State Records Committee Appeal Decision 2015-26


RICHARD PARKS, Petitioner, v.



Case No. 15-26

By this appeal, Petitioner, Richard Parks, seeks access to records held by Respondent, the Utah Division of Consumer Protection.


On June 16, 2015, Mr. Parks requested from Respondent, the Utah Division of Consumer Protection (“Consumer Protection”), a copy of “the investigative report on Case #83905, and all notes and recorded phone calls” concerning a complaint he had filed with Consumer Protection on November 10, 2014. In response, Consumer Protection partially granted Mr. Parks’ request, providing him with records that had been classified as protected and private records “since you are the subject of the records and the person who submitted the records.” However, Consumer Protection denied the request to the extent that it sought other documents in the investigative file.

In a letter dated June 30, 2015, Mr. Parks filed an appeal with Francine A. Giani, Executive Director of the Utah Department of Commerce. The appeal was assigned to Masuda Medcalf, an administrative law judge, who after reviewing Mr. Parks’ arguments and Consumer Protection’s file, found that the partial denial of Mr. Parks' request was appropriate. Judge Medcalf held that the investigation file contained private records such as witness names and contact information “the release of which would be a clearly unwarranted invasion of personal privacy” pursuant to Utah Code § 63G-2-302(2)(d). He also found that Utah Code § 63G-2-305(10) protects witness names, contact information, and information provided by witnesses.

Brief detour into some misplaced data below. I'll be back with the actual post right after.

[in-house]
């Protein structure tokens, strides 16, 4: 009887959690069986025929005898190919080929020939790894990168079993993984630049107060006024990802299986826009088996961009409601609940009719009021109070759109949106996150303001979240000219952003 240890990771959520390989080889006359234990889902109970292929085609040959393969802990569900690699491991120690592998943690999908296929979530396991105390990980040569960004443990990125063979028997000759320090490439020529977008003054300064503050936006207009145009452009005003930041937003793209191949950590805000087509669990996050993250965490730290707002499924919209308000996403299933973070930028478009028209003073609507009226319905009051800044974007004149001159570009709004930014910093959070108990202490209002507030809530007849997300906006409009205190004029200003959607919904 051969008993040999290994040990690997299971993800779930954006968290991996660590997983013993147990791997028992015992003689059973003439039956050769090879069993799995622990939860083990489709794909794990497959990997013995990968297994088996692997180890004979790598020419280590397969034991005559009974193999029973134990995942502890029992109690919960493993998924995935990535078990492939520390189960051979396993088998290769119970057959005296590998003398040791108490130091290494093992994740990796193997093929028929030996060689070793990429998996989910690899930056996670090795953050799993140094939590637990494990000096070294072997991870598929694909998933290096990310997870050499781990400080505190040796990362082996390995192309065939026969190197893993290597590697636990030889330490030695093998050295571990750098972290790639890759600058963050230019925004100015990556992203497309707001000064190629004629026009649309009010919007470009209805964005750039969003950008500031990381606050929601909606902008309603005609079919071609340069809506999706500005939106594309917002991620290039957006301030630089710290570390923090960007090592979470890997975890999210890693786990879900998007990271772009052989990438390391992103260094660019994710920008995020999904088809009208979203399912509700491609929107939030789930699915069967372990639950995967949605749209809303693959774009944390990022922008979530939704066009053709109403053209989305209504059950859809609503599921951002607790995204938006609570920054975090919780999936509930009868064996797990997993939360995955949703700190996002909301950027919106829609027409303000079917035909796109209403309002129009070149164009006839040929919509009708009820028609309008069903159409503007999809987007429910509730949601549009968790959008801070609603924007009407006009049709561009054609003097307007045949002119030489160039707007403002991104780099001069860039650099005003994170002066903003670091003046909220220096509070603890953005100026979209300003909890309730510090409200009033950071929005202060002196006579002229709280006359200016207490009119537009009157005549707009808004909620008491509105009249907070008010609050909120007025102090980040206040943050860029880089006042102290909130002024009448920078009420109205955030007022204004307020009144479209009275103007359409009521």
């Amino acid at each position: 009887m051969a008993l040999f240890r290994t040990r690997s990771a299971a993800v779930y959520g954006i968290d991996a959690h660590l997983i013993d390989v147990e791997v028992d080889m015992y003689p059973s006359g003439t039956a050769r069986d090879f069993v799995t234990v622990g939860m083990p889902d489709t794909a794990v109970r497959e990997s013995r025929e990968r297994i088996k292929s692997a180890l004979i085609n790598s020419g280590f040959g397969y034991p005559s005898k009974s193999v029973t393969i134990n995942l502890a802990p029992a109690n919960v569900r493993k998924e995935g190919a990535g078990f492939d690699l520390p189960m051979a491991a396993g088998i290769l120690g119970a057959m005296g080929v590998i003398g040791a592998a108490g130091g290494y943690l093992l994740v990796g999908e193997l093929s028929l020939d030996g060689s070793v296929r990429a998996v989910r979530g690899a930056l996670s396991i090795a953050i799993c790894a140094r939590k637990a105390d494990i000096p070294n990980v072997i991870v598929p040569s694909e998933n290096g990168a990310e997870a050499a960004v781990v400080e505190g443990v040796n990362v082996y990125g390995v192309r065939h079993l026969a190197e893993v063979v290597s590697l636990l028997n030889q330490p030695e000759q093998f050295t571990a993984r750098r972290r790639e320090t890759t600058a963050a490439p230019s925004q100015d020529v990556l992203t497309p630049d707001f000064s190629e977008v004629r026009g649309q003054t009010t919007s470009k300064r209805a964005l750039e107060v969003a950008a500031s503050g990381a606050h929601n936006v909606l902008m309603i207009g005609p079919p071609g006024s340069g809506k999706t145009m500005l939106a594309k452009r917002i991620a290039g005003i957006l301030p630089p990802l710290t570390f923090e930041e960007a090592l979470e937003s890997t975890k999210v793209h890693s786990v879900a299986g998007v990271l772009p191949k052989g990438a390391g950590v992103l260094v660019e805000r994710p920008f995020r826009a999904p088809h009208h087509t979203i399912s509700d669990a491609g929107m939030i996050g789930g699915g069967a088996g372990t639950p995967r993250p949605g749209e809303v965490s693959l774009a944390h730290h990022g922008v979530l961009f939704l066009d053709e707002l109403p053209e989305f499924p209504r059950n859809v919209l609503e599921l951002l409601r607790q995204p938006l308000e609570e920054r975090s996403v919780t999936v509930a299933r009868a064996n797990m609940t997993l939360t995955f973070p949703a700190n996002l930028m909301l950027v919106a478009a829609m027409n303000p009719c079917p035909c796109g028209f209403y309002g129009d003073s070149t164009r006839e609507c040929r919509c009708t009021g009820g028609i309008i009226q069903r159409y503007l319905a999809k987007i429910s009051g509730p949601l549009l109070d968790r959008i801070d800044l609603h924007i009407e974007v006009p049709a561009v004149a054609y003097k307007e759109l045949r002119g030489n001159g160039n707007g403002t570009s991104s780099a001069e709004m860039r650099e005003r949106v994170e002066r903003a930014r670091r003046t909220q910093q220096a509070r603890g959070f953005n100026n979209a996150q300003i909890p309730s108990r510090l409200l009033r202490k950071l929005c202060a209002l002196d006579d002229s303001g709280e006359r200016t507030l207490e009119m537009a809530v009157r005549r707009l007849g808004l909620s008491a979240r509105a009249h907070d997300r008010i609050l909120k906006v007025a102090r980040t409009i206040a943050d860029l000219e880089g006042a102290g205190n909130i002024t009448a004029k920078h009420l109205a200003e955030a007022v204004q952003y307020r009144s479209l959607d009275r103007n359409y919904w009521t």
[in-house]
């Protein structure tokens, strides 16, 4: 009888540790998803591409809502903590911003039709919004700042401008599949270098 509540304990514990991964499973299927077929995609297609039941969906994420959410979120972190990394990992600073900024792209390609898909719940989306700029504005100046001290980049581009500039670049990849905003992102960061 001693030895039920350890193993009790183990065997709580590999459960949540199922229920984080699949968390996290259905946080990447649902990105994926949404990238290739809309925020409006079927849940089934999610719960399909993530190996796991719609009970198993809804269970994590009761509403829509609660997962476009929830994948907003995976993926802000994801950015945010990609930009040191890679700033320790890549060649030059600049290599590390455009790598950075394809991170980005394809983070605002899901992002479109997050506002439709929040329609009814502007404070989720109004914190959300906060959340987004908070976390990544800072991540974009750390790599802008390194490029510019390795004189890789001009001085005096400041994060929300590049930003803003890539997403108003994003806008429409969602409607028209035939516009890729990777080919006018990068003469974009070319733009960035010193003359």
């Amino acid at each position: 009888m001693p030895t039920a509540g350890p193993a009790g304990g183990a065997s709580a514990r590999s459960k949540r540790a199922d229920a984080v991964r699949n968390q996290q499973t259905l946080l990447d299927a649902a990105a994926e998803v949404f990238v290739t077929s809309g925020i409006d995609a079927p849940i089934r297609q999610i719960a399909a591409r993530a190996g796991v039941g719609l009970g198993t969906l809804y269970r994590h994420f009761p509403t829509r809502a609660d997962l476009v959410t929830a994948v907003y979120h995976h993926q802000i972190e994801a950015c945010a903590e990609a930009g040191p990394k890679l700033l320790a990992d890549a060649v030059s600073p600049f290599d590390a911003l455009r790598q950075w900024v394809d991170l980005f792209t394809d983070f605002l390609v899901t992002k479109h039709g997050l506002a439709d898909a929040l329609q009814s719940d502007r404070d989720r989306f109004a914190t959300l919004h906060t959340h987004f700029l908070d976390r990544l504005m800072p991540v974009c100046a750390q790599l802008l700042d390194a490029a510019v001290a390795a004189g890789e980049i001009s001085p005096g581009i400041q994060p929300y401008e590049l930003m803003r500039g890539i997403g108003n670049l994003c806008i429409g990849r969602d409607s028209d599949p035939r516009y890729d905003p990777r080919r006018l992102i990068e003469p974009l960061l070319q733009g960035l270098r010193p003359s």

On July 31, 2015, Mr. Parks filed an appeal with the State Records Committee (“Committee”). The Committee having reviewed the arguments submitted by the parties, having heard oral argument and testimony, and having reviewed the materials provided for in camera review on October 8, 2015, now issues the following Decision and Order.


1. The Government Records Access and Management Act (“GRAMA”) specifies that “all records are public unless otherwise expressly provided by statute.” Utah Code Ann. § 63G-2-201(2). Records that are properly classified as “private,” “protected,” or “controlled” are not public records. See, Utah Code §§ 63G-2-201(3)(a), -302, -303, -304 and -305. A record to which access is restricted pursuant to another state statute is also not a public record. Utah Code § 63G-2-201(3)(b).